It’s super common for parents of teens to come to a session saying that they want their kids to stop being on their phone so much or stop treating home like a hotel.
It’s a hard transition when teens start to put so much of their focus on their friends. It seems disrespectful, seems like it demonstrates being ungrateful and it makes sense given that there are other behaviors that show up that feel disrespectful and ungrateful.
Let’s look at this from a developmental perspective.
The three biggest developmental tasks during adolescence
In order to become a well-adjusted adult, there are development tasks that must be accomplished during adolescence. How fast each stage is accomplished and how smooth the process is varies for each individual.
Three important ones are independence, physical development/body image and identity formation.
It’s common for adolescents to start to pull away from their family and want to do their own thing. “Early adolescents crave privacy and desire to control their personal information as they carve out a life separate from that of their parents.”
Although this is a good thing and is necessary for their development, it’s a little scary for parents to give them the freedom they desire. Developing independence can include trying new things, making their own decisions and taking on more responsibility. During this time they will need space and privacy to learn how to be independent, however, there will need to be some boundaries in place to keep them safe.
As adolescents begin to physically develop they have to adjust to how their body is changing and this is when body image comes into play. The desire to be “normal” is very common which means adolescents typically compare themselves to other adolescents. “Physical changes may not occur in a smooth, regular schedule. Therefore, adolescents may go through awkward stages, both in their appearance and physical coordination.” (“Adolescent Development”. Medline Plus. https://medlineplus.gov/ency/article/002003.htm).
These changes can cause adolescents to become self-conscious and/or sensitive which can cause them to pull away from their parents.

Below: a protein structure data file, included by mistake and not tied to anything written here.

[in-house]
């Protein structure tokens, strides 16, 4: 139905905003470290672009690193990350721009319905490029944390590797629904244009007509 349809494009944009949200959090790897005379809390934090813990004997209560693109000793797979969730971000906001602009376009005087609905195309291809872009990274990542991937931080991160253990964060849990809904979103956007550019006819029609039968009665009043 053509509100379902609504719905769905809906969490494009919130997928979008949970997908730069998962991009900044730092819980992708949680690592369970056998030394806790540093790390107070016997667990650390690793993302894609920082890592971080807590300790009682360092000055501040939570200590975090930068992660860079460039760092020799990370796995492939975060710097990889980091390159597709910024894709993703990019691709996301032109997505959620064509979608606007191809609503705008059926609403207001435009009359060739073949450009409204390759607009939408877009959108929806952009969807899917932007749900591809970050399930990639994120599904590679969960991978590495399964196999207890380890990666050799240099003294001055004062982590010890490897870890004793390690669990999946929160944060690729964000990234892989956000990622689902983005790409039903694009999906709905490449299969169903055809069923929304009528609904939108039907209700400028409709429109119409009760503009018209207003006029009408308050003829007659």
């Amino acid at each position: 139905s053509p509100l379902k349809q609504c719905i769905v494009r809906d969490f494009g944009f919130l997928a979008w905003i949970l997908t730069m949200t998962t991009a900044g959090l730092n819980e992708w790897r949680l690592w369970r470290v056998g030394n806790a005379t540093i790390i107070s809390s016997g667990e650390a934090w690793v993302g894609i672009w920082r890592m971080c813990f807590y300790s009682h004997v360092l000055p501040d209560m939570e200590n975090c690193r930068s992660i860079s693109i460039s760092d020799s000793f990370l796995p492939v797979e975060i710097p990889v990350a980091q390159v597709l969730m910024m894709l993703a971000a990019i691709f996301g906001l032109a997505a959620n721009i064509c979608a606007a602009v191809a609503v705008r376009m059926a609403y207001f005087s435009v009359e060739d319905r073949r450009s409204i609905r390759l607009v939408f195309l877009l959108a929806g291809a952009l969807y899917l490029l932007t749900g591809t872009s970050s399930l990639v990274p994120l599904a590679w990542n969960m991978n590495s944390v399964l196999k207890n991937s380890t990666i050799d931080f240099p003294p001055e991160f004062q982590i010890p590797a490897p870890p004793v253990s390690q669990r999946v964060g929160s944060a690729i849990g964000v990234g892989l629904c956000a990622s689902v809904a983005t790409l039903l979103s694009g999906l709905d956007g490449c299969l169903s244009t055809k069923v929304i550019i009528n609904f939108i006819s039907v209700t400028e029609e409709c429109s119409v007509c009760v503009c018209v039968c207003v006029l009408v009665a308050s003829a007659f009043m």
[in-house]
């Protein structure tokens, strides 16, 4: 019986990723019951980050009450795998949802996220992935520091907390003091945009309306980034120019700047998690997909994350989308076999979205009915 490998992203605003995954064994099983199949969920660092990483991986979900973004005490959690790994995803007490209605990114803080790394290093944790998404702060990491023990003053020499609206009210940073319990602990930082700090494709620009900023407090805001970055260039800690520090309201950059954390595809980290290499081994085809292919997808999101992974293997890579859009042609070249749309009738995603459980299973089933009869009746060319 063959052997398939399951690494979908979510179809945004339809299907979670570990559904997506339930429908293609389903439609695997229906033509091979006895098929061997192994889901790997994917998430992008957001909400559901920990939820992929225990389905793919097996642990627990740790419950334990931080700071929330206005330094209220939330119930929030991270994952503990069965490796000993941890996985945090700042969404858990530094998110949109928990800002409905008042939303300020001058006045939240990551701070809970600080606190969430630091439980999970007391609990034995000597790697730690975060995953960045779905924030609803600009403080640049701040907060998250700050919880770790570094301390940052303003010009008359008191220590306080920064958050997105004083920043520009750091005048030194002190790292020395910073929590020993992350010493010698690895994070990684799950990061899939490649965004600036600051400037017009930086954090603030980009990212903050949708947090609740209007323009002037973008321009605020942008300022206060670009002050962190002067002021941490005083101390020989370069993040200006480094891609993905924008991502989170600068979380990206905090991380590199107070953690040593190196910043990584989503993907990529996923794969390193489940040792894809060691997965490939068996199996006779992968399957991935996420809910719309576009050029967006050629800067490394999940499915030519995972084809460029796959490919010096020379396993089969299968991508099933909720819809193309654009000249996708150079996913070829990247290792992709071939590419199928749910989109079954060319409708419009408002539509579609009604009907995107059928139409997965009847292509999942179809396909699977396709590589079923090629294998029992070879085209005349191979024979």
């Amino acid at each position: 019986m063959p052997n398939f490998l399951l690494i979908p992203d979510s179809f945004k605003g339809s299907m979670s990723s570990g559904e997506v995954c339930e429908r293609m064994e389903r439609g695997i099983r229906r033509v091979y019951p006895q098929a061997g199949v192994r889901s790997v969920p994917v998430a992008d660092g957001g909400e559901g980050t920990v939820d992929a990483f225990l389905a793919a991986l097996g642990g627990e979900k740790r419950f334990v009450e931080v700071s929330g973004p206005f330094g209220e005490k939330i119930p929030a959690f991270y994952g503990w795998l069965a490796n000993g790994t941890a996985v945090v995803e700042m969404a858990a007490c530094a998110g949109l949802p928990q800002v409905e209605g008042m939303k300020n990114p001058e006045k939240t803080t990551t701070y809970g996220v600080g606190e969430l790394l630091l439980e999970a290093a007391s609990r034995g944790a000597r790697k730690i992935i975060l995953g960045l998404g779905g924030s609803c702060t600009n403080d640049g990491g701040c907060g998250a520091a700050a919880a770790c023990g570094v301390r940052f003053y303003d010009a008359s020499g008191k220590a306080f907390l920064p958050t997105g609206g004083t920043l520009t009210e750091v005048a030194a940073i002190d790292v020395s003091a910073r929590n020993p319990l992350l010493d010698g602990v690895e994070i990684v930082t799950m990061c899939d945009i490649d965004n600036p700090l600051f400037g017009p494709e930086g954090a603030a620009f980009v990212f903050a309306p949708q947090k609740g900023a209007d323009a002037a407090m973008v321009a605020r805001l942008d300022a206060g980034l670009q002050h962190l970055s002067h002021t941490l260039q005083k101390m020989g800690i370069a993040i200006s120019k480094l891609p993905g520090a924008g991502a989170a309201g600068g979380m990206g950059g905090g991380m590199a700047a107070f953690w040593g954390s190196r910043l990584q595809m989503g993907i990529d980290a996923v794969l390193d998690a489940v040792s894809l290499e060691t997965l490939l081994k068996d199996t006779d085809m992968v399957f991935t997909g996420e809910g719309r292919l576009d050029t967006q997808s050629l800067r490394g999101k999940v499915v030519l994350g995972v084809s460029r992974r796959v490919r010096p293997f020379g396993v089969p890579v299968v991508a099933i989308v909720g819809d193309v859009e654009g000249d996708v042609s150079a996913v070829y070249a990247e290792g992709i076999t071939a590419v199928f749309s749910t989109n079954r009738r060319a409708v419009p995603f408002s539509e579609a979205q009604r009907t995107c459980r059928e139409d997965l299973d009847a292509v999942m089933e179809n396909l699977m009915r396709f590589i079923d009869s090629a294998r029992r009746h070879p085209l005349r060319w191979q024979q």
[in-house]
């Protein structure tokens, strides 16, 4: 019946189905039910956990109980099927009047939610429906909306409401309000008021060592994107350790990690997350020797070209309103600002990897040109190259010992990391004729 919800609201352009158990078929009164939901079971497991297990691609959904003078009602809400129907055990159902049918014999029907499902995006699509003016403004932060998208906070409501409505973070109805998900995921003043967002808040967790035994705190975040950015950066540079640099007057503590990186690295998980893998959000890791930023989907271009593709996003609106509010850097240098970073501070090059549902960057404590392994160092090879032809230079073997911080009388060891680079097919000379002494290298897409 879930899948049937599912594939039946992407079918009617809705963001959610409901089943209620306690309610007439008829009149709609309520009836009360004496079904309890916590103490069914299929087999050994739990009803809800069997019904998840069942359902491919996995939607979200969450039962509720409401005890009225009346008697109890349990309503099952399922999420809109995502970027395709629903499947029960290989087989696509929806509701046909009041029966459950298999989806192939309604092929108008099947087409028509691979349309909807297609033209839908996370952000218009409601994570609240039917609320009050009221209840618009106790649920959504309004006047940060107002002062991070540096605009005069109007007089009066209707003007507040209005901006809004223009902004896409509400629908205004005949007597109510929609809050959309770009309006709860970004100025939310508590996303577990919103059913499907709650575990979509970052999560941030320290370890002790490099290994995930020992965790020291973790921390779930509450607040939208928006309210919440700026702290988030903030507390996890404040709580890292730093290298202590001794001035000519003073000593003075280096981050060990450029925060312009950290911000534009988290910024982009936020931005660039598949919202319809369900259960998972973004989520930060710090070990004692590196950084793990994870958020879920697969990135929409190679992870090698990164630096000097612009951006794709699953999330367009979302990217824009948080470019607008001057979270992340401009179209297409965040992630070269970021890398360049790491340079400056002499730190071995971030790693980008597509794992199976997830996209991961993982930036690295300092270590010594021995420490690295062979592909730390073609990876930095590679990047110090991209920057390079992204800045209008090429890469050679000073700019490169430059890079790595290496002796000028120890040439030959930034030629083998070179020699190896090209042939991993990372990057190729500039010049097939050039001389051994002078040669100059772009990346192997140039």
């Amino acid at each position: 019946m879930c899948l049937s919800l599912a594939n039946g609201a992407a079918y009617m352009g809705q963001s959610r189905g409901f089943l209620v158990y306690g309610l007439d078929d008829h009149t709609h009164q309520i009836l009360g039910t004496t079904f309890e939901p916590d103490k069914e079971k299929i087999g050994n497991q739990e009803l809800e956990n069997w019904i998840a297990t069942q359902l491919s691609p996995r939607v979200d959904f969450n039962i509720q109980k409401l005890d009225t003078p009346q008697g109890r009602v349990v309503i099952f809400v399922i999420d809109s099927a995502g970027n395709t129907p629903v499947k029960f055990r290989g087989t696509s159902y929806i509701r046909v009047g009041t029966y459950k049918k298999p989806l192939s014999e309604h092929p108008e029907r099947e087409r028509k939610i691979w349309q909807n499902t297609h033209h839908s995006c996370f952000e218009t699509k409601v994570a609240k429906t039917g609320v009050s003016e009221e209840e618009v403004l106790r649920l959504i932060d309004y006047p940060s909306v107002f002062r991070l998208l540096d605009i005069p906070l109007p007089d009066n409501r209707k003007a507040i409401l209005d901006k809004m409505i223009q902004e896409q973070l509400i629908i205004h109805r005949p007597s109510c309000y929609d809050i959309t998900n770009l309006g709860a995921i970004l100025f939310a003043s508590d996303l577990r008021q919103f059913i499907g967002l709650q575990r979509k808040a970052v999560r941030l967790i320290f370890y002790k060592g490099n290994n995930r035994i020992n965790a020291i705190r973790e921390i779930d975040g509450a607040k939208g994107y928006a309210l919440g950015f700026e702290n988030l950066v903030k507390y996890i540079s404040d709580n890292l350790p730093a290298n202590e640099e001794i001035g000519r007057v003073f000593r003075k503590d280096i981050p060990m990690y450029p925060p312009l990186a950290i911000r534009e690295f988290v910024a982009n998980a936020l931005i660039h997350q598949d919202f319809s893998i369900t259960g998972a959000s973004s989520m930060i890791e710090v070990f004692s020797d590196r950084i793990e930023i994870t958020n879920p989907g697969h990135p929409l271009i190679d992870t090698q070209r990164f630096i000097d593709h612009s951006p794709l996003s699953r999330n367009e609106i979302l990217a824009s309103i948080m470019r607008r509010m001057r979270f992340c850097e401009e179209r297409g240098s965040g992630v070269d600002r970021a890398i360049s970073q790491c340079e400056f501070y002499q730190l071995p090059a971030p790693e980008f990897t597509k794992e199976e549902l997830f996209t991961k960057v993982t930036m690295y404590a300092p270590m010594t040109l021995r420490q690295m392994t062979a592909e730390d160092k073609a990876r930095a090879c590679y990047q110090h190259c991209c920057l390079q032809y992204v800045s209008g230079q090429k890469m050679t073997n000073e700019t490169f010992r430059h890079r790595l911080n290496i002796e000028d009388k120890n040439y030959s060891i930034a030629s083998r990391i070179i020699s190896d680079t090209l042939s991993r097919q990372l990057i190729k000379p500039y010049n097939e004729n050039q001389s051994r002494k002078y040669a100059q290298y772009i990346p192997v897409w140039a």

During adolescence, individuals will “try out” different appearances and behaviors to see which one feels like them. But it goes beyond the behaviors and appearances; they are forming their own values, thoughts and opinions, which all play a role in forming their identity.
“Young people’s identities are shaped by lots of factors — family, cultural and societal expectations, experiences with institutions like school and the media, and friends.” (Williams, Joanna. “Developing Adolescent Identify”. Center for Parent and Teen Communication. September 4, 2018.https://parentandteen.com/developing-adolescent-identity/).
There is a shift at some point during these years that prompts teens to start thinking about who they are and who they want to be. As they start to learn who they are, separate from their parents and family, they start to gain a true sense of self and begin to feel comfortable asserting their identity. (Fraser-Thrill, Rebecca. “What is Individuation?”. Very Well Mind. October 7, 2021. www.verywellmind.com/individuation)
Why spending time with friends supports these developmental tasks
As adolescents start to pull away from their parents, they gravitate towards friends for support and guidance. “Friendships are incredibly important during adolescence. Teen friendships help young people feel a sense of acceptance and belonging. They support the development of compassion, caring, and empathy.” (“The Importance of Teen Friendships”. Newport Academy. June 13, 2022. www.newportacademy.com/resources/empowering-teens/teen-friendships/.)
It’s natural for teens to choose time with friends over time with parents. When they spend time with friends they feel less stress because they are going through the same things and their friends understand them. Having this supportive outlet helps them deal with any challenging feelings that come with the big developmental tasks, helping them to feel less alone.
How to support your teen’s development
FIRST: When you put limits on time with friends, consider where that limit is coming from. Is it based on your needs or theirs? If it’s based on your needs then think about what need is being met for your adolescent by spending time with friends. This can help you see how it is actually a positive way you can support them.
SECOND: Have limits that are enforceable and sustainable. If the limit is not easy to enforce or uphold, then the lines can get blurry and the boundaries aren’t clear. This can be confusing for your teen.
Give a short, but well thought out reason behind the limit, something your teen can respect even if they don’t like it. As they are maturing and understanding things on a more adult level, it will make more sense to them if they know the reason and you have been up front about it.
Trying to control your teen and come between them and their friends will only push them further away. Acknowledging that their friends are important and encouraging them to develop and nurture their friendships will let them know that you support them.